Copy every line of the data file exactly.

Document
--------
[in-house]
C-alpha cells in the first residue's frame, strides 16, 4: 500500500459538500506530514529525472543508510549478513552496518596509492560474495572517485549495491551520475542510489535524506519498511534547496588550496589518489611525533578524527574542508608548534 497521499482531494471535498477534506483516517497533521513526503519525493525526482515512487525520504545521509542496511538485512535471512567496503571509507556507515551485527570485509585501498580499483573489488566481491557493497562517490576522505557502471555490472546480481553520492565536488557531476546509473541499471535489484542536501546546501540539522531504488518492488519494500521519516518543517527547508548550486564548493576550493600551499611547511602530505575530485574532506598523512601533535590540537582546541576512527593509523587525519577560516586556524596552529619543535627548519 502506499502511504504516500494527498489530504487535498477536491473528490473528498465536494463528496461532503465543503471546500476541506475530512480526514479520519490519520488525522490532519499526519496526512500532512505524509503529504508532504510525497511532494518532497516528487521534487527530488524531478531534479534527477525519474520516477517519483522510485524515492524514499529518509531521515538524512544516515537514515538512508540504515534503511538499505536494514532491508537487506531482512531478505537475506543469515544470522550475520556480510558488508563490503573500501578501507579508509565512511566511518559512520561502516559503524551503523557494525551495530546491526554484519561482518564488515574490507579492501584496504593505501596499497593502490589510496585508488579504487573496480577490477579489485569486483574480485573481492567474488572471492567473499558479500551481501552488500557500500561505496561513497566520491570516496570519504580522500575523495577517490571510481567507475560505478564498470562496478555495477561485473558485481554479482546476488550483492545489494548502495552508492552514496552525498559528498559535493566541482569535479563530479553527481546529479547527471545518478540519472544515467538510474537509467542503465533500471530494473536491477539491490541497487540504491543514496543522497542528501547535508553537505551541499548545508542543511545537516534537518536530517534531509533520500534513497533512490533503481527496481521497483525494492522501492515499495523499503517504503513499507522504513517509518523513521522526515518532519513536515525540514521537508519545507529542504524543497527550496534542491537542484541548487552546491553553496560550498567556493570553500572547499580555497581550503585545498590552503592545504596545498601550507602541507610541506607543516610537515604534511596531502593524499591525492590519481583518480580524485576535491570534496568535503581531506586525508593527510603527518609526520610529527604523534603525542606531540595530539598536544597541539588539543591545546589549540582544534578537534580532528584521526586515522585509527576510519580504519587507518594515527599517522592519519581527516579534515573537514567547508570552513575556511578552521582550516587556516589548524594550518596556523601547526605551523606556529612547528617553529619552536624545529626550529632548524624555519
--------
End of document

[in-house]
C-alpha cells in the first residue's frame, strides 16, 4: 500500500459538500506530514529525472543508510549478513552496518596509492560474495572517485549495491551520475542510489535524506519498511534547496588550496589518489611525533578524527574542508608548534 497521499482531494471535498477534506483516517497533521513526503519525493525526482515512487525520504545521509542496511538485512535471512567496503571509507556507515551485527570485509585501498580499483573489488566481491557493497562517490576522505557502471555490472546480481553520492565536488557531476546509473541499471535489484542536501546546501540539522531504488518492488519494500521519516518543517527547508548550486564548493576550493600551499611547511602530505575530485574532506598523512601533535590540537582546541576512527593509523587525519577560516586556524596552529619543535627548519 502506499502511504504516500494527498489530504487535498477536491473528490473528498465536494463528496461532503465543503471546500476541506475530512480526514479520519490519520488525522490532519499526519496526512500532512505524509503529504508532504510525497511532494518532497516528487521534487527530488524531478531534479534527477525519474520516477517519483522510485524515492524514499529518509531521515538524512544516515537514515538512508540504515534503511538499505536494514532491508537487506531482512531478505537475506543469515544470522550475520556480510558488508563490503573500501578501507579508509565512511566511518559512520561502516559503524551503523557494525551495530546491526554484519561482518564488515574490507579492501584496504593505501596499497593502490589510496585508488579504487573496480577490477579489485569486483574480485573481492567474488572471492567473499558479500551481501552488500557500500561505496561513497566520491570516496570519504580522500575523495577517490571510481567507475560505478564498470562496478555495477561485473558485481554479482546476488550483492545489494548502495552508492552514496552525498559528498559535493566541482569535479563530479553527481546529479547527471545518478540519472544515467538510474537509467542503465533500471530494473536491477539491490541497487540504491543514496543522497542528501547535508553537505551541499548545508542543511545537516534537518536530517534531509533520500534513497533512490533503481527496481521497483525494492522501492515499495523499503517504503513499507522504513517509518523513521522526515518532519513536515525540514521537508519545507529542504524543497527550496534542491537542484541548487552546491553553496560550498567556493570553500572547499580555497581550503585545498590552503592545504596545498601550507602541507610541506607543516610537515604534511596531502593524499591525492590519481583518480580524485576535491570534496568535503581531506586525508593527510603527518609526520610529527604523534603525542606531540595530539598536544597541539588539543591545546589549540582544534578537534580532528584521526586515522585509527576510519580504519587507518594515527599517522592519519581527516579534515573537514567547508570552513575556511578552521582550516587556516589548524594550518596556523601547526605551523606556529612547528617553529619552536624545529626550529632548524624555519